Apple Fixes Threat from Fake iPhone Chargers in iOS 7 [Update]

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Apple is addressing the threat from maliciously crafted, fake USB-based iPhone chargers in iOS 7. Security researchers announced in June that they discovered how to hack an iPhone using a Linux-computer disguised as a charger. The team demonstrated that technique at this week's Black Hat conference in Las Vegas, and Apple has said it will address the issue in iOS 7.

Hackers

"Despite the plethora of defense mechanisms in iOS, we successfully injected arbitrary software into current-generation Apple devices running the latest operating system (OS) software," the researchers wrote on their Black Hat presentation description in June. "All users are affected, as our approach requires neither a jailbroken device nor user interaction."

Reuters covered the news from Las Vegas, where the team successfully demonstrated their attack using a device that cost $40 to make and a week to design. They used it to automatically infect an iPhone with software that then successfully called another phone without user interaction.

A real attacker could have all manner of software that would completely take over your iPhone, give the attacker remote control over it, access emails, contact info, or text messages, log your passwords, or scariest of all, use it to track your location.

Apple said that the problem will be eliminated in iOS 7 by alerting the user they are connecting their iOS device to a computer, whether or not it looks like a computer. Android does this in current versions of the mobile operating system.

iOS 7 beta 4 users are asked if they want to, "Trust the currently connected computer?" a prompt requiring user action. If your iPhone is locked, that user interaction won't be possible until it is unlocked. ArsTechnica posted a screenshot of the warning.

Apple made the rare move of acknowledging the security researchers in a statement given to Reuters, which said, "We would like to thank the researchers for their valuable input."

[Updated with more specifics on the iOS 7 changes. - Editor]

Image made with help from Shutterstock.

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The reality is that this particular exploit has very limited exposure. There simply aren't that many times when people approach a stranger so that they can charge their iPhone or iPad. People ask friends or coworkers for such things far more than strangers, and it would be lovely to think that those circles have a lower incident of malicious hackers in their numbers.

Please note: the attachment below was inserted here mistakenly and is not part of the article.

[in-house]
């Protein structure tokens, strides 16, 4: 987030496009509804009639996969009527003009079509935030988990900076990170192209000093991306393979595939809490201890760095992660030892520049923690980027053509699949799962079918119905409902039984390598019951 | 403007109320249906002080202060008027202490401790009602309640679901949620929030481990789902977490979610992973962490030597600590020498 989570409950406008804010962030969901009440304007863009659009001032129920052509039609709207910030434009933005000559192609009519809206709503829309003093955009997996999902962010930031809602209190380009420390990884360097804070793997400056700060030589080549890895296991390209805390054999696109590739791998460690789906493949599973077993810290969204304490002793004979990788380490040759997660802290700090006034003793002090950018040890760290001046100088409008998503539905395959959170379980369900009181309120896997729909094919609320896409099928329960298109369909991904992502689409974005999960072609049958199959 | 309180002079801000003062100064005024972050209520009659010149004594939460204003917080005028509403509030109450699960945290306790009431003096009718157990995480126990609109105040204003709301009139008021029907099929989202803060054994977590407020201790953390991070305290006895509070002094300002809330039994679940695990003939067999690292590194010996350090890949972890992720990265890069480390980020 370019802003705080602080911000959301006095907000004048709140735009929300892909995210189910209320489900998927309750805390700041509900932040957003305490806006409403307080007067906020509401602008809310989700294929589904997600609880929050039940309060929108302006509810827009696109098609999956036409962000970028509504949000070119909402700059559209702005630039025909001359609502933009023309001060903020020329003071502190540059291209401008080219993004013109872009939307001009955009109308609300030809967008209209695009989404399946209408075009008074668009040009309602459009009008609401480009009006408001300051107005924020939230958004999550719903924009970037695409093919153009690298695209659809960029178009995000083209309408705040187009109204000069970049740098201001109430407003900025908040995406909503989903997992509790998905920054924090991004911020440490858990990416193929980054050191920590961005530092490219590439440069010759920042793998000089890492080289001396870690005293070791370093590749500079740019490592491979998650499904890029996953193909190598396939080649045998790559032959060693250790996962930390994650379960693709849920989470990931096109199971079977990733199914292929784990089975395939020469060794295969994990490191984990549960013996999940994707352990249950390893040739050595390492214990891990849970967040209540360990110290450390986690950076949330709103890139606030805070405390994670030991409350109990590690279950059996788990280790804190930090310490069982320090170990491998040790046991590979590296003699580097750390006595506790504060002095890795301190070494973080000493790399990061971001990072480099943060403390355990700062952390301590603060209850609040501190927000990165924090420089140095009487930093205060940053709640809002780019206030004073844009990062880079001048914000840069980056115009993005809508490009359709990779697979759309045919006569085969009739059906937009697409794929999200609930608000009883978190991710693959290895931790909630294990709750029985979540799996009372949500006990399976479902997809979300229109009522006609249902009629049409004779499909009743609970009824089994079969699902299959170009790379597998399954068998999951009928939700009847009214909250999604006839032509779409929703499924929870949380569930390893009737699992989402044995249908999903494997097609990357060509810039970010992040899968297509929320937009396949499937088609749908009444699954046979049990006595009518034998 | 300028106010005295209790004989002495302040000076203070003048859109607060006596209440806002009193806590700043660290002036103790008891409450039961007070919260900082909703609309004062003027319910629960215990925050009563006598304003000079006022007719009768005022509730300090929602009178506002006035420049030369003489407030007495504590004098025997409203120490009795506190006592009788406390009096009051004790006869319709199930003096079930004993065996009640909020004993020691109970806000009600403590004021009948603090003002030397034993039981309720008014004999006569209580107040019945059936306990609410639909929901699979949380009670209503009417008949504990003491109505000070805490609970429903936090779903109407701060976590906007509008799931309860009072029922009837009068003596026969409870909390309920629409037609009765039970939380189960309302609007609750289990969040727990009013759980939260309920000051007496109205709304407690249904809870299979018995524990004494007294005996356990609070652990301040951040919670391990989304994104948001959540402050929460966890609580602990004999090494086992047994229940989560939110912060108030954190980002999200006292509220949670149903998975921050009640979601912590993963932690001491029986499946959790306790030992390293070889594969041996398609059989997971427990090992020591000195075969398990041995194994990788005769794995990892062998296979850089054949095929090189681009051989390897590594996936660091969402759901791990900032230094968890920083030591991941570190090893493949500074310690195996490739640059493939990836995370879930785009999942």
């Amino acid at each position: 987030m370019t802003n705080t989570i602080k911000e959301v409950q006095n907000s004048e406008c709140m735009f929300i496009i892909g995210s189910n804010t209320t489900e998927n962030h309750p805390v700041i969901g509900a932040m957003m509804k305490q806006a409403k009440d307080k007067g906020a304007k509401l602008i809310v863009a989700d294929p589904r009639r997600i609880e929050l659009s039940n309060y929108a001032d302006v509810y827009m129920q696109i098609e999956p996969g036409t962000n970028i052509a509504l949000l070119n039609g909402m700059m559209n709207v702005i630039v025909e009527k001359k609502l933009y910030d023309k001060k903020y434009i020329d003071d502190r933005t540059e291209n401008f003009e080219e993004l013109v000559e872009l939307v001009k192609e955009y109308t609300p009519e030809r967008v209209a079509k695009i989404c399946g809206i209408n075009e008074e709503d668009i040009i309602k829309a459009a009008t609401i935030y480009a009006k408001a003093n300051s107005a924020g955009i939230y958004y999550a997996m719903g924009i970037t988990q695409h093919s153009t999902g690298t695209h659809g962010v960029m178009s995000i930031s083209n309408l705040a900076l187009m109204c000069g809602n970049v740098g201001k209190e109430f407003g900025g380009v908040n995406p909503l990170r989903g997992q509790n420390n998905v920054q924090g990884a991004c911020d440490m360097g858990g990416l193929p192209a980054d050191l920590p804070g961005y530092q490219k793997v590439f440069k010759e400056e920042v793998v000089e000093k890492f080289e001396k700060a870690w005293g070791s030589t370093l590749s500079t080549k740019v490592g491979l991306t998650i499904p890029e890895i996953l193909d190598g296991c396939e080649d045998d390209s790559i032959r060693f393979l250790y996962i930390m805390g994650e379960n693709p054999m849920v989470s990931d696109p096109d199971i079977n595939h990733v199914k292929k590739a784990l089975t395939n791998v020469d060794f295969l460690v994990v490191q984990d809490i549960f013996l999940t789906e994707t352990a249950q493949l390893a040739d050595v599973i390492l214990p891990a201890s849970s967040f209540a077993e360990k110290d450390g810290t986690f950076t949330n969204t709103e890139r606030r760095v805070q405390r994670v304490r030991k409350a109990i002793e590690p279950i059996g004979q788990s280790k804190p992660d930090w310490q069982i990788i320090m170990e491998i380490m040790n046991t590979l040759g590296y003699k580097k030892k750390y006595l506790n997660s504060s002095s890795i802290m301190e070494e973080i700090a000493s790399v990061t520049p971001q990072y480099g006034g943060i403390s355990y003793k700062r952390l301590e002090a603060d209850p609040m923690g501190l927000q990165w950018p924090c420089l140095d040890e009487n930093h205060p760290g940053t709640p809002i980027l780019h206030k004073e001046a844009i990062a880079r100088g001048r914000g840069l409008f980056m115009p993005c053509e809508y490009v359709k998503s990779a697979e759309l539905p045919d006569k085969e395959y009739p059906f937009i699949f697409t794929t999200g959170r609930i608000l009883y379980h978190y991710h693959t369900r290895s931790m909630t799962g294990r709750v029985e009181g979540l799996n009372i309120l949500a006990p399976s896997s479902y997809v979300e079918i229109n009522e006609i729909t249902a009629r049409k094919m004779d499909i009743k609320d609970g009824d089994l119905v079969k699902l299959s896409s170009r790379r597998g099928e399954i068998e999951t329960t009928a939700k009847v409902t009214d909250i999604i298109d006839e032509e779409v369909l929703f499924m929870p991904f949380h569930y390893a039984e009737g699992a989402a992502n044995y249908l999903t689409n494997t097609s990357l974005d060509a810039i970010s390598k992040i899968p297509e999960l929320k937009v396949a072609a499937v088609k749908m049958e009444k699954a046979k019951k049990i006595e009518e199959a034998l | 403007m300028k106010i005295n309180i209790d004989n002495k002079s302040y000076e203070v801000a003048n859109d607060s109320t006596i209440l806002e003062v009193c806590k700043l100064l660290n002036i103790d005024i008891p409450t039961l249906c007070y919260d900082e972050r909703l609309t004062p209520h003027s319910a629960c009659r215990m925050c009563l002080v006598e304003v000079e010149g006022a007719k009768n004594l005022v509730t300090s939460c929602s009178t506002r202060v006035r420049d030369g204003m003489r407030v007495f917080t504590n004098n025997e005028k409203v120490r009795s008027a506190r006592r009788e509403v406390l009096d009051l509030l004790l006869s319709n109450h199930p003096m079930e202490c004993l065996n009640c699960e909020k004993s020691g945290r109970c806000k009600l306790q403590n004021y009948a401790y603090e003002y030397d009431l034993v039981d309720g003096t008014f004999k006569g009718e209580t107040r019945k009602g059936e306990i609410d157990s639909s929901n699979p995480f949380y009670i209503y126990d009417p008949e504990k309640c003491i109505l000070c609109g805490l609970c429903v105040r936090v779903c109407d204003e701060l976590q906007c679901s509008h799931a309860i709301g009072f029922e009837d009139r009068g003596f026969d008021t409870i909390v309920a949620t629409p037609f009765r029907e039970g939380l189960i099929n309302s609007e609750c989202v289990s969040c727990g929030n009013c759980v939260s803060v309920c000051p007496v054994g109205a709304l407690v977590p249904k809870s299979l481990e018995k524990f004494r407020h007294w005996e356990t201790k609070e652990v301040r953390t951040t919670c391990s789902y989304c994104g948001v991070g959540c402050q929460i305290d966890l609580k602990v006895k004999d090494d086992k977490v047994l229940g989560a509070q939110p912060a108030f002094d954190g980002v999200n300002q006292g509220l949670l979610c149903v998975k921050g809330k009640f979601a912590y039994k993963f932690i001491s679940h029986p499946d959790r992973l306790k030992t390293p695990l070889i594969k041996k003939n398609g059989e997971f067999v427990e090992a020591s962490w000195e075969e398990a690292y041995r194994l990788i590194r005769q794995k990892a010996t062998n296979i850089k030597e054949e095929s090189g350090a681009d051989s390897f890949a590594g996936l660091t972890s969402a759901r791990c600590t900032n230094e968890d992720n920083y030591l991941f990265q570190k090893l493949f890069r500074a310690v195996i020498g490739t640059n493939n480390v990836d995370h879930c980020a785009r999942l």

You never know, of course, and it does happen—we can see a motivated bad guy hanging out at a busy coffee shop and looking for people in need of a charger. We can also see the potential for the bad guys simply picking up a target phone and plugging it into their "charger" under the guise of, "Oops, I thought this was mine," and boom, the damage is done.

Accordingly, it's nifty that Apple is addressing the issue in iOS 7. We'd also like to see it fixed in iOS 6. Apple has historically seen iPhone users upgrade to the newest version iOS in staggeringly high numbers, but eliminating this problem across the board seems the wiser choice.

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Comments

Lee Dronick

The risk is probably very low, but best to protect against it. There are public chargers in airport terminals, after disasters such as hurricanes and such.

mrmwebmax

+

There are also automated kiosks called ecoATMs (Google ecoATM) that provide instant cash for used electronics such as smartphones. These have courtesy chargers as well. One’s in a mall not far from where I live. I never would have thought twice about using the charger if I had to, but would certainly hesitate now because of the iOS flaw.

webjprgm

” by alerting the user they are connecting their iOS device to a computer, whether or not it looks like a computer.”

I don’t see how this fixes the flaw. It sounds like it just alerts the user, who will most likely ignore it or be confused by it. It also doesn’t fix the case you suggested of a person plugging your phone into their charger with an “oops I thought this was mine” because they would just tap to accept the charger.

Bryan Chaffin

webjpgrm, I added some information that hopefully clears this up. The warning requires user interaction, so locked phones should be protected. The current wording (iOS 7 is still in beta as of this writing) makes it clear you’re connecting to a computer, too.

I think that combo will greatly limit exposure to this issue. Security researchers haven’t had time to have a go at it, though, so we’ll have to see.

Leo Da Vinci

I have never needed to charge my phone outside my home. Granted, I don’t use my phone that much at all, not compared to others. I prefer the iPad for my browsing & entertainment….

I will say that’s one heck of a clever way to get your info. Hey need a charge, zip, got all your info & making calls & texting people. I also don’t keep any of my personal info on my phone or iPad. I just don’t trust it like that, but the way things are heading, may not be able to avoid it forever…..

Eric West

Now that IOS7 has been put into production, this particular security feature is a real PITA! It ALWAYS asks when connecting to my work PC. It does not remember the TRUST action. It ALWAYS asks. I think it is an overzealous security patch. After all, I am the one plugging MY PHONE into MY COMPUTER. I will accept the consequences of my faults. Apple shouldn’t. So remove this silly feature, please Apple.

Greg Cox

Some lazy ass Apple [explicative deleted]... If a device was hacked from a windows client, would they blacklist windows and not look back? Apple can [childish vulgarity deleted].

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